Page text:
She was invaluable in a bunch of different ways. She had great ideas about where the script should go and she was very enthusiastic about pushing some more of the unusual elements of the script, like the show within the show. Then in terms of the backstory of the character, we decided that Jane was going to come from this investigative journalist background in San Francisco. Kyra was also incredible with casting. She would go to many of the sessions with our shortlists and she had very, very strong instincts on cast.

Was it important to you to hire an equal mix of male and female directors?

Yes, very. It was really, really important to me — we have four female directors out of 10. I would have done 10 out of 10 if we could have booked them, although that’s kind of a silly thing to say because having quotas isn't really the way to do it. But it was very important to me to try and have as many female directors as possible. Also diverse directors; we had three or four diverse directors too.

How did you land on 10 as the episode number?

Because that's the number of episodes I like to watch. I like shows with six, seven, eight, nine, 10 episodes, those limited runs where you get into it and you're not trying to commit for 22 or 15 or even 13. I like a mystery to be contained.

Speaking of a contained mystery, what's the pacing involved here? How does this mystery unfold?

There's a little bit of suspects dropping off as we realize that their secret either does or doesn't connect to the main mystery, but the main players stay in play throughout the season. There are a number of reversals throughout.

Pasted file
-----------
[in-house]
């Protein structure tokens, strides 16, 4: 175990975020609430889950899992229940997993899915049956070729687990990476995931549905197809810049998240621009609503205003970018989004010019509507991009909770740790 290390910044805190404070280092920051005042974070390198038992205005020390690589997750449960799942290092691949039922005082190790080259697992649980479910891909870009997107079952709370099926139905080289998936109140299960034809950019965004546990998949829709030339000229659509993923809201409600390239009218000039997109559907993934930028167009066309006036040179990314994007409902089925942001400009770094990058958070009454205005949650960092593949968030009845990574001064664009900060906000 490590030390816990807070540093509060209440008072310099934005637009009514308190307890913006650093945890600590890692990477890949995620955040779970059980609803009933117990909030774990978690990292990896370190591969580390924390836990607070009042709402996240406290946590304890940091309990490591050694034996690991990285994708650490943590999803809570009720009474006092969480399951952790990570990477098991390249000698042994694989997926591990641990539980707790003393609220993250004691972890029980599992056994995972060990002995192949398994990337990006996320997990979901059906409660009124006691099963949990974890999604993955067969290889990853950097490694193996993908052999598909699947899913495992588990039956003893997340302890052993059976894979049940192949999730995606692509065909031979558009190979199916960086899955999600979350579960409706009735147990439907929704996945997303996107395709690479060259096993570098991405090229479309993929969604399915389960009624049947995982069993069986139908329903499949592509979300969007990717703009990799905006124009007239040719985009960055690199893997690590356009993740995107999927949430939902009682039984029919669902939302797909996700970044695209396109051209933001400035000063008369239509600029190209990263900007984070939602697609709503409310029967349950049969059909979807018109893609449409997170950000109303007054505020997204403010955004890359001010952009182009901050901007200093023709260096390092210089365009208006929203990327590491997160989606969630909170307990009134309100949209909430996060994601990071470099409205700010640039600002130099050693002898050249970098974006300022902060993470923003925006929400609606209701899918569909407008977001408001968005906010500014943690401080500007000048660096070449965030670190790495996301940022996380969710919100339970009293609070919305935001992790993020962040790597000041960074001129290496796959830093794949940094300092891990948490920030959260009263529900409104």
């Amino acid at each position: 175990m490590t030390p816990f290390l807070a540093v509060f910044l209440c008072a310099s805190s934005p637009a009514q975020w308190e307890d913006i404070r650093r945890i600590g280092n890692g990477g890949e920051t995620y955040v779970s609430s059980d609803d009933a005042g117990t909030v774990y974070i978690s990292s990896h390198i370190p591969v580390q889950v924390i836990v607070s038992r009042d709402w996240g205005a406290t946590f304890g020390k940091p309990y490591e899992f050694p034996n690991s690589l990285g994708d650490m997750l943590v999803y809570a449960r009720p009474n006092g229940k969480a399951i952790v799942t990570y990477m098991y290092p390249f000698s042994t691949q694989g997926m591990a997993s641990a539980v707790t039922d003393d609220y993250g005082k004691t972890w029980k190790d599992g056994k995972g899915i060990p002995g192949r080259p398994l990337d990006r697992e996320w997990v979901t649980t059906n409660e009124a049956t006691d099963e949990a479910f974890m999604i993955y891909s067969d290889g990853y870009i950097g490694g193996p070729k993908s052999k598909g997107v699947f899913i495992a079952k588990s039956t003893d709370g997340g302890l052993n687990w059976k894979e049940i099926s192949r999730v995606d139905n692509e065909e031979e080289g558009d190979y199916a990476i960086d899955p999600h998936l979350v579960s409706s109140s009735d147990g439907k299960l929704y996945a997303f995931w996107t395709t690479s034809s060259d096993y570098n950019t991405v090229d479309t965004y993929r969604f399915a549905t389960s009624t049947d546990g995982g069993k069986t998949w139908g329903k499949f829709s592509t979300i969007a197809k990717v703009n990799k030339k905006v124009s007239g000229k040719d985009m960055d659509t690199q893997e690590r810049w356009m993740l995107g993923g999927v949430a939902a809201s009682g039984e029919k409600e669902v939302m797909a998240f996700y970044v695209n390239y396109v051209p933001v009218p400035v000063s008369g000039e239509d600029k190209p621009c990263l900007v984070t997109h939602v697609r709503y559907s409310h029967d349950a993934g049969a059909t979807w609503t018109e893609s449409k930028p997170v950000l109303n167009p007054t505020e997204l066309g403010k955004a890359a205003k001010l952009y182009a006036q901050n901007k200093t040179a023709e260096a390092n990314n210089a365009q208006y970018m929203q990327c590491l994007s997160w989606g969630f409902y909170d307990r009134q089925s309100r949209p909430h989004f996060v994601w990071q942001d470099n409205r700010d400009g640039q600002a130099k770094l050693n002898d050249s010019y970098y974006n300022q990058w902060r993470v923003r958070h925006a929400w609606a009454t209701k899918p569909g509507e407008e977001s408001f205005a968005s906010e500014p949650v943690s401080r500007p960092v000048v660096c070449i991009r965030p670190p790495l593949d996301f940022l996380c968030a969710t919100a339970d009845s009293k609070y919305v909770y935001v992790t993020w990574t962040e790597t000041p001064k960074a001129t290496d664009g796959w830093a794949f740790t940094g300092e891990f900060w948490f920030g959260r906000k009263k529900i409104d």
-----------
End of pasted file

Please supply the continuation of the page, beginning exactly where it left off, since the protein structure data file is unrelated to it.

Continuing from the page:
You've said the mystery will be resolved by season's end, so how does that open the door for a second season?

Once you see where the season goes, you'll see how many different elements we've uncovered and revealed and explored and touched on that could lead very organically to a second season. The primal mystery of the season will be solved and be solved in ways that at times that are going to surprise people, I hope. But there's a lot of hanging chapters at the end of it in terms of the people that Jane has met and the enemies that she's made and the corruption she's revealed and that kind of thing.

At that point, does the show turn away from its origins of working mom guilt and a missing child?

I think so, although that guilt is really, really who Jane is. Part of her whole identity is built around that sense of being conflicted and torn. It won't ever go away; the conflict between Jane's professional life and her personal life will always be at the heart of the series.

Is she a good mother?

That's a funny question. They asked that at the TCA panel and all my fierce colleagues were like, "Who asked that? Would anybody ask a father or a male character if he's a good father?" Is Jane a good mother? Yes, I think she is, but I don't want to tell people that. She is a passionate, adoring mother and you'll see the lengths to which she'll go to in order to protect her daughter. But this is a show about that; that being a mother whether you're a good one or a bad one doesn't change who you are. You're still yourself for good or for bad. Therein lays the drama and the mystery.

Hollywood series with meta elements like this don't always perform well, so what kinds of notes did you get on that setup?